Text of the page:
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The Cost of Cannabis is Blood: Facing 20 years in Prison

With corporations from coast to coast diving in for a lucrative new industry, the scars of criminalization and the terror of mass-incarceration remain firmly etched in my psyche. It has only been a handful of years since being swarmed by undercover officers, drug officers, undercover detectives, local police, a drug dog, and god only knows who else. Right then it hits you, I’m smoked. The next 18 months on bond nearly broke me, while facing twenty years in Florida’s Department Of Corrections for three cannabis sales.

The cost of cannabis sales today Is profit, but not so long ago, the cost was Blood & Life.

It’s 2013 and here’s my story...

As I walked into the local taco place, my associate I was meeting with needed to use the restroom. I was scraping by, while attending school in St Pete Florida, and helping to bring some grade A wax to the gun-shine state. As I held our spot in line, a commotion erupted behind me as I turned to see the goon squad suited and booted entering the premises. My heart sunk realizing it was a set-up. I immediately booked it to the door, becoming shoulder to shoulder with two pigs before they realized I was the suspect to be apprehended. Life flashes before the eyes.


After being cuffed and stuffed in a patrol car, we were heading in the opposite direction from the Pinellas county jail. A few minutes later we were pulling into a junkyard, as my senses went on ultra-high alert. The car came to a stop, the driver refusing to answer my questions. To my delight, the dude who had been to my home and smoked with me before was the first to open the car door and offer his services– a get out of jail free card– if you will, that is, after I unleashed a barrage of insults, as this confidential informant dared to show himself! Too bad the informant was actually the detective, pulling his badge to make it known. He also made it clear that if I wasn’t in school or if I was selling other drugs, he would have continued to conduct controlled buys, multiplying the felonies into a life sentence. And this, the state that supplied the nation with Oxycontin and overdose from countless Pill Mills in the 2-3 years prior. I was arrested and charged with three felonies for cannabis sales stated as: “The possession with intent to sell, distribute, manufacture, or produce a controlled substance,” after handing back the rat card.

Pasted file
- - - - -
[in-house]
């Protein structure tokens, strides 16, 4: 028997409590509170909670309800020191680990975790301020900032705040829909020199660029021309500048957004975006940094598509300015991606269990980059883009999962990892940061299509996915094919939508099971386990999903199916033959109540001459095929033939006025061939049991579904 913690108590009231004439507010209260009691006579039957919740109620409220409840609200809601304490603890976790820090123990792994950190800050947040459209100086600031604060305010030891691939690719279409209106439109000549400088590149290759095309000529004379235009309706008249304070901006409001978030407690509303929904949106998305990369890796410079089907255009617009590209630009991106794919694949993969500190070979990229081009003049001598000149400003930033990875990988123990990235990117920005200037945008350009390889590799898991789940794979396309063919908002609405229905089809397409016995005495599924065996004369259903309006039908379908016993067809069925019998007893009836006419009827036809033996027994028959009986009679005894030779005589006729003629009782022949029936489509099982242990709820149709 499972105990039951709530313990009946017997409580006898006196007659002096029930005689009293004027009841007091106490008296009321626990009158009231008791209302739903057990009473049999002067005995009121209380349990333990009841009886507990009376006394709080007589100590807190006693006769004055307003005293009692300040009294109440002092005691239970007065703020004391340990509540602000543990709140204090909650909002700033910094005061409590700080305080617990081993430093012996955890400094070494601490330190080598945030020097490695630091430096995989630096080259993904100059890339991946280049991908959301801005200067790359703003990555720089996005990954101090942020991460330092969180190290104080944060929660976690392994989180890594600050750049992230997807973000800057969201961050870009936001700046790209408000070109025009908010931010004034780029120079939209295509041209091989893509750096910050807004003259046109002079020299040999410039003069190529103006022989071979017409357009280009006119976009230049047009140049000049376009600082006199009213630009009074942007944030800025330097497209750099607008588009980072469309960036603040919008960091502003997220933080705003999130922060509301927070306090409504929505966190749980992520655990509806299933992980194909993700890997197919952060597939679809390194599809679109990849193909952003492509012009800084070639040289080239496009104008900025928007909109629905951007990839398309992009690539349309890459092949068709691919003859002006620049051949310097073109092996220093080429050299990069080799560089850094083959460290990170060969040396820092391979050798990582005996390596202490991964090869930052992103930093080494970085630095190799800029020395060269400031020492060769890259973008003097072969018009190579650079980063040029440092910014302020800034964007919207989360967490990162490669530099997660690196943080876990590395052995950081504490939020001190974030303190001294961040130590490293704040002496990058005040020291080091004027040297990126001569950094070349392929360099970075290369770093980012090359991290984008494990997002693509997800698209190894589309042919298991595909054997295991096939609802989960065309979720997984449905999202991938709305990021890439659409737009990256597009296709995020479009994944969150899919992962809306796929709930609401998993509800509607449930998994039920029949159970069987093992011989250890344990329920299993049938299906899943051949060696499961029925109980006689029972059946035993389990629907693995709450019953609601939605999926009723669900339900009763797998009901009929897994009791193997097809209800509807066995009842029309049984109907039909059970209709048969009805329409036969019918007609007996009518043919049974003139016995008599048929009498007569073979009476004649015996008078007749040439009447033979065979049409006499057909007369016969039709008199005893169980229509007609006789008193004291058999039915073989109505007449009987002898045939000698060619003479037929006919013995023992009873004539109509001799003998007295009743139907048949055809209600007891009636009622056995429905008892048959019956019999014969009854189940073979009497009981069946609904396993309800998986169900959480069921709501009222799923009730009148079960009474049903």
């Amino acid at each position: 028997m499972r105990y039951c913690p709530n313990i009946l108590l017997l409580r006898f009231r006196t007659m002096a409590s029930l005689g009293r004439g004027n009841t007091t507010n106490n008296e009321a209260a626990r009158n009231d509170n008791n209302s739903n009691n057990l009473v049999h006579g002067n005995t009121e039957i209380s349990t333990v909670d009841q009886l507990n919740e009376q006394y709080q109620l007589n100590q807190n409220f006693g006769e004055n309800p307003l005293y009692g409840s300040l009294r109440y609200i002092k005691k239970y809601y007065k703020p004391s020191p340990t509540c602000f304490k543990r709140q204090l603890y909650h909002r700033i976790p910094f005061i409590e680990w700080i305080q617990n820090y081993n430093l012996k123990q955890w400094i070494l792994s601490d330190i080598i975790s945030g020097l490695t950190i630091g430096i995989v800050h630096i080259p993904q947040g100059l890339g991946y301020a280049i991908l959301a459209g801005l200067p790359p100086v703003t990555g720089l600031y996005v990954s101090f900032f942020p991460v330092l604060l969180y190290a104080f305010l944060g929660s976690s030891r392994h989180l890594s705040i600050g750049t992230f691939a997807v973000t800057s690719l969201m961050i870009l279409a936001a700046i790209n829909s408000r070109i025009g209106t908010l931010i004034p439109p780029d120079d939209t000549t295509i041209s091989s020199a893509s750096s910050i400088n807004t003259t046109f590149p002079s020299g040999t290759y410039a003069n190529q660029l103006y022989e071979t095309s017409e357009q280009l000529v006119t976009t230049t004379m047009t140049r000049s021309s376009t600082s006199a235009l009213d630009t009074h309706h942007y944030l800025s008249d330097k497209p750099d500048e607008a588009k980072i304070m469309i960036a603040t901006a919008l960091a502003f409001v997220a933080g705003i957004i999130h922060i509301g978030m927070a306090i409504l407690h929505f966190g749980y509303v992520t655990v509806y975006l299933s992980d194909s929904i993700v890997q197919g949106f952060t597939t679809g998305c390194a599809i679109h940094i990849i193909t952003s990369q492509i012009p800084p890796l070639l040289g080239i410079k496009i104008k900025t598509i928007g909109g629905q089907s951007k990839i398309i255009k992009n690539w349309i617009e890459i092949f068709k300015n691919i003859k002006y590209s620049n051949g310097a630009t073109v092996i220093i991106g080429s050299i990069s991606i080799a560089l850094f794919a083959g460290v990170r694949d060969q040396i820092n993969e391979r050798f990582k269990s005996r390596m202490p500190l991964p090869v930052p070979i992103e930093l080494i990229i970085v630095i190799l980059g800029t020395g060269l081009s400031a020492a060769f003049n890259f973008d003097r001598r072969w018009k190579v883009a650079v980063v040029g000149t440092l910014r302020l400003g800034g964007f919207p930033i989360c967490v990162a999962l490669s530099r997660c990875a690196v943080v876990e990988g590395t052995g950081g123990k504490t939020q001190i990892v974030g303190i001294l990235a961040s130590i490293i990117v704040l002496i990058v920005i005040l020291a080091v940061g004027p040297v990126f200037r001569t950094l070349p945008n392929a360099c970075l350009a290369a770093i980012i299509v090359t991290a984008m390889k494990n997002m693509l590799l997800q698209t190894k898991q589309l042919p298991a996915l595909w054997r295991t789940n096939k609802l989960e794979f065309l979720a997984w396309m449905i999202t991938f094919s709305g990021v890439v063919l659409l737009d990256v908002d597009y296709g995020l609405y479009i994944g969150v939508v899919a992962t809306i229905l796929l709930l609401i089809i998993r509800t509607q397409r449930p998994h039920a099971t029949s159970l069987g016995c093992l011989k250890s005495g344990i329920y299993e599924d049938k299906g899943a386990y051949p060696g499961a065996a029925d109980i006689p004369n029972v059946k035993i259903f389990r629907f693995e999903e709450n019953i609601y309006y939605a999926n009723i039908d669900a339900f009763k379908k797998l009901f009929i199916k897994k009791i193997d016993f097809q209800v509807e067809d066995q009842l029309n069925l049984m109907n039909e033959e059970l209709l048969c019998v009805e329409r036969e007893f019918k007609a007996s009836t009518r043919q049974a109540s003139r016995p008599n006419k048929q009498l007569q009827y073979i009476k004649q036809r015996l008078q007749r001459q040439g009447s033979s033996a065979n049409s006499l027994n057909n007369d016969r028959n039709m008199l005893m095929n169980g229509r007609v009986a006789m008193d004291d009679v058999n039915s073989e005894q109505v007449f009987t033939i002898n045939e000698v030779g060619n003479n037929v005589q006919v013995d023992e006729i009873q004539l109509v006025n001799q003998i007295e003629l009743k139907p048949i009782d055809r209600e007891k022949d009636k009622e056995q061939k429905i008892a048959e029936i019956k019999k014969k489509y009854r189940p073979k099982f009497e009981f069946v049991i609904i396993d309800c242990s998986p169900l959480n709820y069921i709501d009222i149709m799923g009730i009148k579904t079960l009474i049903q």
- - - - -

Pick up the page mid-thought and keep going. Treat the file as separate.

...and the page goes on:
Sentence Enhancers

To make things infinitely worse, I was already on bond for purchasing and possessing a whopping total of one-half of one Xanax bar. It was nearly a sting operation with a guy randomly offering bars in the park and me figuring why not. Boom, felony arrest. Cops had the place staked-out. In the court’s eyes I was now operating a controlled drug organization, selling cannabis while on felony bond. Over the course of the next 18 months I lost everything including my sanity for extended lengths of time, fighting a case that easily could have cost me my life.

Despite bonding out before I’d been booked in the jail (thanks to a call from the junkyard) by the time I was back home, almost everything in my apartment was gone. The police raided my apartment after the arrest and left my front door wide open. Not just unlocked, but with the door left wide open. The cost of bond and an attorney left me in dire straits. My funding for school would be revoked and my pursuit of higher education dashed. Coming from Colorado where cannabis is everyday life, I was a fish out of water. With real life crack heads still roaming the streets and the parks full of bath-salt smokers, targeting cannabis was so outrageous, it never really crossed my mind.